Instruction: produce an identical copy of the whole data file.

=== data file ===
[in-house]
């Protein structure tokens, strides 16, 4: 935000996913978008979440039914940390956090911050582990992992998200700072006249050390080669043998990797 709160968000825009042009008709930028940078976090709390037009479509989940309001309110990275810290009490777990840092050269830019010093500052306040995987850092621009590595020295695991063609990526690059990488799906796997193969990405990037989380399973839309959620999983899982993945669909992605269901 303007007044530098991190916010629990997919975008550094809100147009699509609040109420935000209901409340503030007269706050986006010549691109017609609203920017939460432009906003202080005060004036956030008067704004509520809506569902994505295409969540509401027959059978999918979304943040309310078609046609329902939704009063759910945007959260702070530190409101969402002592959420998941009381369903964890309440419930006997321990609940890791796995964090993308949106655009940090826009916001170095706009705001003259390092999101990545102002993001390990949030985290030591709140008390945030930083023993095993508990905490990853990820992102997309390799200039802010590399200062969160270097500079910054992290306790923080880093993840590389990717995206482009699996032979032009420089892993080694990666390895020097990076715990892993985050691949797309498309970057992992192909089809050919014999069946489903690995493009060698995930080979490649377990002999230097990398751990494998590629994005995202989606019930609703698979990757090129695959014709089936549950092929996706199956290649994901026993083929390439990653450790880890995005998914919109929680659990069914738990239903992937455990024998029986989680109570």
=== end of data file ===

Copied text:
[in-house]
């Protein structure tokens, strides 16, 4: 935000996913978008979440039914940390956090911050582990992992998200700072006249050390080669043998990797 709160968000825009042009008709930028940078976090709390037009479509989940309001309110990275810290009490777990840092050269830019010093500052306040995987850092621009590595020295695991063609990526690059990488799906796997193969990405990037989380399973839309959620999983899982993945669909992605269901 303007007044530098991190916010629990997919975008550094809100147009699509609040109420935000209901409340503030007269706050986006010549691109017609609203920017939460432009906003202080005060004036956030008067704004509520809506569902994505295409969540509401027959059978999918979304943040309310078609046609329902939704009063759910945007959260702070530190409101969402002592959420998941009381369903964890309440419930006997321990609940890791796995964090993308949106655009940090826009916001170095706009705001003259390092999101990545102002993001390990949030985290030591709140008390945030930083023993095993508990905490990853990820992102997309390799200039802010590399200062969160270097500079910054992290306790923080880093993840590389990717995206482009699996032979032009420089892993080694990666390895020097990076715990892993985050691949797309498309970057992992192909089809050919014999069946489903690995493009060698995930080979490649377990002999230097990398751990494998590629994005995202989606019930609703698979990757090129695959014709089936549950092929996706199956290649994901026993083929390439990653450790880890995005998914919109929680659990069914738990239903992937455990024998029986989680109570």